Why I Sold Helmerich & Payne

Summary

On 12/1 I sold my shares of Helmerich & Payne (HP).  This was one of my earliest buys in my 401k as I slowly started dabbling in individual stocks.  It did not help that I bought in late 2014, catching the falling oil knife and subsequently seeing red for a very long time.  Only as of late has the company roared back – most recently – to news on the OPEC cut agreement.  In the end I did book a profit, most notably due to reinvesting the dividends received over the past two years.

When deciding to sell a stock I will go through an analysis to see if that is my best course of action.  While in general I do believe the company will ride out this storm, this is one that I would not have purchased today knowing what I have learned over the past two years.  Through trial and error, being in the oil patch is not something that I enjoy, at least not from a dividend growth perspective.  I would prefer the smoother ride of other stable companies whose earnings are not highly controlled by outside influence, especially from geo-politically unstable regions. With that said, I would like to post some research that I have been reviewing.

Fast Graphs

helmerich & payne free cash flow

The first note I am looking at is the price to cash flow chart from Fast Graphs.  As you may have noted I use Fast Graphs a lot in my analysis.  I see a bumpy and unstable ride.  Cash flow spiked in 2015 at over $13 a share to then fall nearly 50% by year end 2016 to less than $7.  This year looks to fall another 50% from last years figure as more of their oil rigs go unused.  That said, analysts are currently projecting 26% growth in cash flow for next year.  You can note the recent price uptick noted by the black line, which on this time horizon looks nearly vertical.  The blue line represents the “typical” price to cash flow ratio the market will pay for the stock and it is now above the line, suggesting overvaluation.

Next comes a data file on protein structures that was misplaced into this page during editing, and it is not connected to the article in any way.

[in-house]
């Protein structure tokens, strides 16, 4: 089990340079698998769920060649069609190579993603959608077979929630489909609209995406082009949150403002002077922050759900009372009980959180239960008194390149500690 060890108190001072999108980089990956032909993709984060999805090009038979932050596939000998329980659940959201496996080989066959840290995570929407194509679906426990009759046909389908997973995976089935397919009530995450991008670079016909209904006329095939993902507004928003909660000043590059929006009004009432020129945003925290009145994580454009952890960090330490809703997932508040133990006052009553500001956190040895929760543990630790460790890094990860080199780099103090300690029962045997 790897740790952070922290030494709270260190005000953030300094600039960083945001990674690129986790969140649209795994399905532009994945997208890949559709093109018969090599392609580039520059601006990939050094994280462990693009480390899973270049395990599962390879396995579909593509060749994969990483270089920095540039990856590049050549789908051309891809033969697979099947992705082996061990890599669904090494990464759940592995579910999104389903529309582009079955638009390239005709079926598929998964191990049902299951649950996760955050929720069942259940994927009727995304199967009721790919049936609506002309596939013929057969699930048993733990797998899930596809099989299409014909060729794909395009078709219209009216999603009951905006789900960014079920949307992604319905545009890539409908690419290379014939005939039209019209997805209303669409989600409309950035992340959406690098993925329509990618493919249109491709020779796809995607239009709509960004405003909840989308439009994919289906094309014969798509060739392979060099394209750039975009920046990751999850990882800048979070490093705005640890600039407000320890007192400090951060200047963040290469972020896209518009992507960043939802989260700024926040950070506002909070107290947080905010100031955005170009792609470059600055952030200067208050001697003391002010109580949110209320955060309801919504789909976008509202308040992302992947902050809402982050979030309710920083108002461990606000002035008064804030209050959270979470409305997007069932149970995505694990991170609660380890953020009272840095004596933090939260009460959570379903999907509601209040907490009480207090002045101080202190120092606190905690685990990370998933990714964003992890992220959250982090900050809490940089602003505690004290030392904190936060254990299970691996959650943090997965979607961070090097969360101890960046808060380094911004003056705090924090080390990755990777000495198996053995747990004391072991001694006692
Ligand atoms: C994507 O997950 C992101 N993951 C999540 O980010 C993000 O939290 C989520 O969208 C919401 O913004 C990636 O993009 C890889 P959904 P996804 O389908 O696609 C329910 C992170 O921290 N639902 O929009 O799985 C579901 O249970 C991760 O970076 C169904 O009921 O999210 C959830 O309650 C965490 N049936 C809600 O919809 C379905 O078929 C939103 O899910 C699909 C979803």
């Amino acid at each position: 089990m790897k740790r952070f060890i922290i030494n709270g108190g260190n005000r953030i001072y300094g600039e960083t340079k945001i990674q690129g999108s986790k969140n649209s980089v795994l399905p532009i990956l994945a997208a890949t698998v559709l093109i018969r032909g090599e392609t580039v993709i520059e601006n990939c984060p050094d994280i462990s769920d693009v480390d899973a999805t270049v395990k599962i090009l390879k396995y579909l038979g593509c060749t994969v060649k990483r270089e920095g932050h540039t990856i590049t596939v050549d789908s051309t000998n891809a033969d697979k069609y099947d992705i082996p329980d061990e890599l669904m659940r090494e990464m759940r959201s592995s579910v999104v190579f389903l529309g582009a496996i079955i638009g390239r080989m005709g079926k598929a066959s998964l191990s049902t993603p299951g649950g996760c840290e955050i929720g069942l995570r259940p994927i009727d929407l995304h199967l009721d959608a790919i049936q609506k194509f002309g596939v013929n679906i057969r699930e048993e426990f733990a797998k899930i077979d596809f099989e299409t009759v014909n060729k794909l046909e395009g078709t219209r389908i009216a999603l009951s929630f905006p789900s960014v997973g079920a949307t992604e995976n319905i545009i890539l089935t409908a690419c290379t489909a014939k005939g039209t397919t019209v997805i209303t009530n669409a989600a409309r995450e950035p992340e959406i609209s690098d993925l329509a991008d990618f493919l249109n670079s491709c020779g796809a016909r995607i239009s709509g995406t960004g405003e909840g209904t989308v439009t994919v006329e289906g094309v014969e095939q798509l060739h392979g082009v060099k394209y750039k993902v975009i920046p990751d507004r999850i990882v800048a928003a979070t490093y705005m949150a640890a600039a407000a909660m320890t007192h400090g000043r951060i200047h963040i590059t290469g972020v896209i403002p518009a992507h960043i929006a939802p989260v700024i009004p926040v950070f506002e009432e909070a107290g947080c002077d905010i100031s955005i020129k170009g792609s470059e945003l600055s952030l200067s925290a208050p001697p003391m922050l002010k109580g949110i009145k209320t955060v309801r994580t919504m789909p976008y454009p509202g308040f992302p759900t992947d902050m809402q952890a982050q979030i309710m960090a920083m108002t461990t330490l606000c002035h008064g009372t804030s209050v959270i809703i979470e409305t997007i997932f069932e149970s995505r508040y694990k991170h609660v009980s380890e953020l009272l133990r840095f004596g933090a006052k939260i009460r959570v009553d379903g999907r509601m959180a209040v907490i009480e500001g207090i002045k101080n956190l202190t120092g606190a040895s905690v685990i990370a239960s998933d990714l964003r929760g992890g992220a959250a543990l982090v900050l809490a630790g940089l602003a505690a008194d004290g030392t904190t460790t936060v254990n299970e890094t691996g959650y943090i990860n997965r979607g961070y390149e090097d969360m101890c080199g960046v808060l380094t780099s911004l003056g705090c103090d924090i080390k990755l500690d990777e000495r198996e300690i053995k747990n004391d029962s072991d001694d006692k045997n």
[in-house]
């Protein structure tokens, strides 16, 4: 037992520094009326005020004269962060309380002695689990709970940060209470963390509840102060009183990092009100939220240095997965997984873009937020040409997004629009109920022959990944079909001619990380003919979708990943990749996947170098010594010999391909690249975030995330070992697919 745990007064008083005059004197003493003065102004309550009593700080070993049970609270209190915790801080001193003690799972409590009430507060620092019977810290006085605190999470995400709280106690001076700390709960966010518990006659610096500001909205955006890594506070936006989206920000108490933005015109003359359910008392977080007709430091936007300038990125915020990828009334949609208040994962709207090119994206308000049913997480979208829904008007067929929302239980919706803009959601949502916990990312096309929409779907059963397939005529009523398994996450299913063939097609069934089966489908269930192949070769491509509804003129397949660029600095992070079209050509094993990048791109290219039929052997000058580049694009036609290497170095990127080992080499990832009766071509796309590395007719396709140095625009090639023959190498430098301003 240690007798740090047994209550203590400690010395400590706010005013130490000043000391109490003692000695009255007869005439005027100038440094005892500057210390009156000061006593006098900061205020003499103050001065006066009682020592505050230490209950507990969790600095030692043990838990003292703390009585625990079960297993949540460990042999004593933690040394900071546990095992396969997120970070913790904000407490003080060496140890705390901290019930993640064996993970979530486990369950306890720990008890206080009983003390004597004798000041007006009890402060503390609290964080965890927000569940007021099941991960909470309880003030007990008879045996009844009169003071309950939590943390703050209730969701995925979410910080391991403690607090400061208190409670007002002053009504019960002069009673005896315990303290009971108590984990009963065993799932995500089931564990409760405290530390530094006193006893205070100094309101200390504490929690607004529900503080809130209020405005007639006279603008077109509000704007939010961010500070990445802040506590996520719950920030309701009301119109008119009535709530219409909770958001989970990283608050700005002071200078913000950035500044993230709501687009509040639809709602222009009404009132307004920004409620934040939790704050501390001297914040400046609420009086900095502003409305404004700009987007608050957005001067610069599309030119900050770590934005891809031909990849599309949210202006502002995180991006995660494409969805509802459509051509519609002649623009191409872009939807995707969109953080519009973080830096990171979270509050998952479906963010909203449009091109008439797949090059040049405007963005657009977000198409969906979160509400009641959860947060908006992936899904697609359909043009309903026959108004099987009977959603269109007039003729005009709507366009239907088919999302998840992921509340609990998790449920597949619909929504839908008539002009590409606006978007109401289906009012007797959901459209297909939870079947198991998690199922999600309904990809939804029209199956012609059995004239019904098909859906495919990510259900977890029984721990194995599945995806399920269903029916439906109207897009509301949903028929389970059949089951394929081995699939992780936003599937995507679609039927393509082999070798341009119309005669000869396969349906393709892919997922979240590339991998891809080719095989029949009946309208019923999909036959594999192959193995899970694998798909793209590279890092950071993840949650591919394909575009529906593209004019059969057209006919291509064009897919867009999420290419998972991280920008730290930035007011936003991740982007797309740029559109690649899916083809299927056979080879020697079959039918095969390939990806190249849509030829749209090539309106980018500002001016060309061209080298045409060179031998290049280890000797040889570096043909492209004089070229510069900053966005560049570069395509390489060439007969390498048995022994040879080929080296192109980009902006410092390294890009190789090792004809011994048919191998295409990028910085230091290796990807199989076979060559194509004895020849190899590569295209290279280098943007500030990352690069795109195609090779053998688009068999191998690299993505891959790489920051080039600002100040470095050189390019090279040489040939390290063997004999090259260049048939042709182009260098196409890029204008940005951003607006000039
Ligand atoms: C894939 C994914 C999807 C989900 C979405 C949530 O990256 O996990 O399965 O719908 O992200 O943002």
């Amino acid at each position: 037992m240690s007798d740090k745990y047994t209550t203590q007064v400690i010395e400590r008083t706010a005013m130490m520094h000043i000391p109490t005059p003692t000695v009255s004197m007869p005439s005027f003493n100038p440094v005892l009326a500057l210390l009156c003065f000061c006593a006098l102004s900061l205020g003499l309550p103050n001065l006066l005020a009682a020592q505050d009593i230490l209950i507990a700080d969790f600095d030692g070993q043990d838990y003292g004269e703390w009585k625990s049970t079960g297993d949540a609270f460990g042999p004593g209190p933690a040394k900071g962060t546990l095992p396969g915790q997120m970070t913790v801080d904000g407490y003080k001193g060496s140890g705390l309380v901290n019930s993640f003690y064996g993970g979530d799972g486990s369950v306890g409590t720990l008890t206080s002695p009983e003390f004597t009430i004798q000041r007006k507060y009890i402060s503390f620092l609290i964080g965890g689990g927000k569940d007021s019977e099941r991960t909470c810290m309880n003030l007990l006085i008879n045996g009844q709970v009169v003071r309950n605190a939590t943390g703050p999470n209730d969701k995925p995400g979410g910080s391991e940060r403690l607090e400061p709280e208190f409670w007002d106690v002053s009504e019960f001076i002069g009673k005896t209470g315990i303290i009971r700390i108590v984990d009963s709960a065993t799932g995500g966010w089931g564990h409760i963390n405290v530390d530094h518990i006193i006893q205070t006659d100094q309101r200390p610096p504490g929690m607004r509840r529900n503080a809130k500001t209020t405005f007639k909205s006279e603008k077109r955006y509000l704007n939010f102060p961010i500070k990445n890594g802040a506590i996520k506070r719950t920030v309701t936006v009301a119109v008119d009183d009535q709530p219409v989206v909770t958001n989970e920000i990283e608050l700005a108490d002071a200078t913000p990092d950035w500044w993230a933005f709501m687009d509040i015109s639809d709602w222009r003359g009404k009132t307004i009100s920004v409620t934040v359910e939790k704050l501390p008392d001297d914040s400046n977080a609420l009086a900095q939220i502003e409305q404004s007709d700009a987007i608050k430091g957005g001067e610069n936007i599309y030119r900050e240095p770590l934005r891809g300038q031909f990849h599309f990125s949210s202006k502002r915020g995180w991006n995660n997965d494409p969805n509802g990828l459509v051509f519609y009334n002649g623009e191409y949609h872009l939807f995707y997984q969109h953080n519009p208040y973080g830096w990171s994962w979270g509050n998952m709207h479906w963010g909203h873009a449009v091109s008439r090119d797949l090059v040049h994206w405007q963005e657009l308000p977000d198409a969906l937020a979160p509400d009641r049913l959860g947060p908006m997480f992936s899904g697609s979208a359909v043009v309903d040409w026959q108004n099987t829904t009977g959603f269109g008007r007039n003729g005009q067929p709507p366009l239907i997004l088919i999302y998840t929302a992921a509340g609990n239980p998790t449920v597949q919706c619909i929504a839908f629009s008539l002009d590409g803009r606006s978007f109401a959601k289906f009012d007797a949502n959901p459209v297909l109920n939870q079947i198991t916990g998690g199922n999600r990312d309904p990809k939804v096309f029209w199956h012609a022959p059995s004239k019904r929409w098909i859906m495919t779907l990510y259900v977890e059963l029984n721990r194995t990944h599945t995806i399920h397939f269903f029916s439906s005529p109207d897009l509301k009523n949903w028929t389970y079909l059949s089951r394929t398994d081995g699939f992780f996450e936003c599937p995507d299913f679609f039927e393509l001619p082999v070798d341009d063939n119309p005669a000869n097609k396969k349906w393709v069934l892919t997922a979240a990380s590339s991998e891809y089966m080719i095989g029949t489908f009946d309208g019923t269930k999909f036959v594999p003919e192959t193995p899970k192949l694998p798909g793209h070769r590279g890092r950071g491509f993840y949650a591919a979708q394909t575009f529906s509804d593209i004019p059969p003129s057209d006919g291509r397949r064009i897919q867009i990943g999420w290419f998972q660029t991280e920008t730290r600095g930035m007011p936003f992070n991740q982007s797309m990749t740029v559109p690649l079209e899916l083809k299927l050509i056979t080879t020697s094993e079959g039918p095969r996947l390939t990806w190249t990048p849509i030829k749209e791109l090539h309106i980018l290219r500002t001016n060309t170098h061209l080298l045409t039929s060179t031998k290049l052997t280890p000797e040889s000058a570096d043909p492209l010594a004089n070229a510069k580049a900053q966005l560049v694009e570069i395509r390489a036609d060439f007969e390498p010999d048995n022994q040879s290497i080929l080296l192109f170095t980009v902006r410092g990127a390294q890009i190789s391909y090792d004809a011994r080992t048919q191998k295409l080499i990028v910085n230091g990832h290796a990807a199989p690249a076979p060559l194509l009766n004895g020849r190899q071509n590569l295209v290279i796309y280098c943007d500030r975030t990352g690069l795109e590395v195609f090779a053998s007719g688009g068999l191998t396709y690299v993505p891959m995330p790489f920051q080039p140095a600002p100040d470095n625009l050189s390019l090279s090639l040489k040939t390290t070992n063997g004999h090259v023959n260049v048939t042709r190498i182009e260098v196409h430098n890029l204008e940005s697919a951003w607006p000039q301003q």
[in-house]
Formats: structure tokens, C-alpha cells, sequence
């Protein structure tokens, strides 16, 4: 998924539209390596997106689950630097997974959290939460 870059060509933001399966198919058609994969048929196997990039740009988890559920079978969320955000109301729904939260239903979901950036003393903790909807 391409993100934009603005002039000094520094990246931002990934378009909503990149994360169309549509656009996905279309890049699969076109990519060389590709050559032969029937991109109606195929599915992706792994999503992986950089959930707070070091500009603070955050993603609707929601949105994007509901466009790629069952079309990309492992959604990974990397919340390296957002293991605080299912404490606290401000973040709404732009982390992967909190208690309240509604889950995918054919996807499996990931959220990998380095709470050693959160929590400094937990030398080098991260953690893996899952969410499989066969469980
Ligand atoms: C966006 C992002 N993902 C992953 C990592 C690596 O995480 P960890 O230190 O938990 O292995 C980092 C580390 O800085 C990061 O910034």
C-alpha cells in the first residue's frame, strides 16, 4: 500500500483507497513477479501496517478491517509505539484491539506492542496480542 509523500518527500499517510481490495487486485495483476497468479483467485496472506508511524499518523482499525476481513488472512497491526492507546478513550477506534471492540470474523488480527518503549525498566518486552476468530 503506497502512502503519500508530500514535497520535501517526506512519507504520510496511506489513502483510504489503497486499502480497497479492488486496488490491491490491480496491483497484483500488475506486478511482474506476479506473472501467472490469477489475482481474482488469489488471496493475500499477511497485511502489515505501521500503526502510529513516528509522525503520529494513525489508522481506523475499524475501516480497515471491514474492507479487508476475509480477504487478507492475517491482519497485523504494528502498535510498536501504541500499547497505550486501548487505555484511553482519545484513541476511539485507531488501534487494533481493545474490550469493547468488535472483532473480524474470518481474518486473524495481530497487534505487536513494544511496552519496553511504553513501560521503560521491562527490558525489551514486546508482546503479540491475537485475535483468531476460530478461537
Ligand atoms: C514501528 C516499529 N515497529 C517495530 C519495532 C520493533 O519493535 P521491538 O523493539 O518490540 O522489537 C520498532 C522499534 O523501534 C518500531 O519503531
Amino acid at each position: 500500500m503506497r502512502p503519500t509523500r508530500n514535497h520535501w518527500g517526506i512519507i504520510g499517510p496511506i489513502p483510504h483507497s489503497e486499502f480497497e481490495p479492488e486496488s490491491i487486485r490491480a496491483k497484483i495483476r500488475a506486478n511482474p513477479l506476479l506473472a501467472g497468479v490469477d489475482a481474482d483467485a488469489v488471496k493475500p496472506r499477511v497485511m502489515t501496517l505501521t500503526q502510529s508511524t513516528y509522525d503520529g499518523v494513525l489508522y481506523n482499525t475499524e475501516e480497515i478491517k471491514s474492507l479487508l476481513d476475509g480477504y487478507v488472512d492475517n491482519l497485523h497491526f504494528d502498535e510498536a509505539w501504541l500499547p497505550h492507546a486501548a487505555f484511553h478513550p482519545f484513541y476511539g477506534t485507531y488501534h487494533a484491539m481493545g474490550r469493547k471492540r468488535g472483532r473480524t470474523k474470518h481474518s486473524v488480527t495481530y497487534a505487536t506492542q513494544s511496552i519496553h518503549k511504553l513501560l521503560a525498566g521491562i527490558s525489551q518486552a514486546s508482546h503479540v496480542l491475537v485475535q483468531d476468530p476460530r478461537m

Simply Safe Dividends

hp_ssd_fcf

Simply Safe Dividends is another one of my research points.  I like to look at the free cash flow payout ratio for any company I am researching.  Earnings can be lumpy and can be massaged.  As dividends are paid out of cash, in my mind, this is the only ratio to look at.  You can’t fake cash.  Again, this is a very bumpy picture to me.  The negative numbers represent they lost money on the year, in addition to having to pay out the dividends.  That isn’t always the case but the past two years the payout ratio has spiked to either being greater than free cash flow or thereabout.  This means the company is issuing debt or shares in order to cover the dividend.

hp_ssd

The scorecard for the company shows the overall picture in relation to the universe of stocks covered by Simply Safe.  The safety score of 45 does not paint a picture I am terribly comfortable with.  The price of oil is the biggest risk and outside of their control.  That will dictate how many rigs their customers are looking to use.  Unsurprisingly, the growth score is also quite low currently given the fact they are just holding on in this low oil price environment.

hp_fg

Conclusion

I’ll wrap here with a Fast Graph.  This shows their historical PE ratio and the valuation the market typically assigns.  When looking at earnings figures alone, this will be the bumpiest of all the rides.  The company has now booked negative earnings for just about 2 years in a row and the current stock price, in my mind, is still quite decoupled with operating results.  I feel the market has already priced in an oil recovery with the level the stock is trading.  It will be a while before oil prices are sustained.  Customers then need to rent rigs and for the company to book revenue and ultimately report it.  I decided this was a good opportunity to close out the position and look for smoother and more predictable sailing.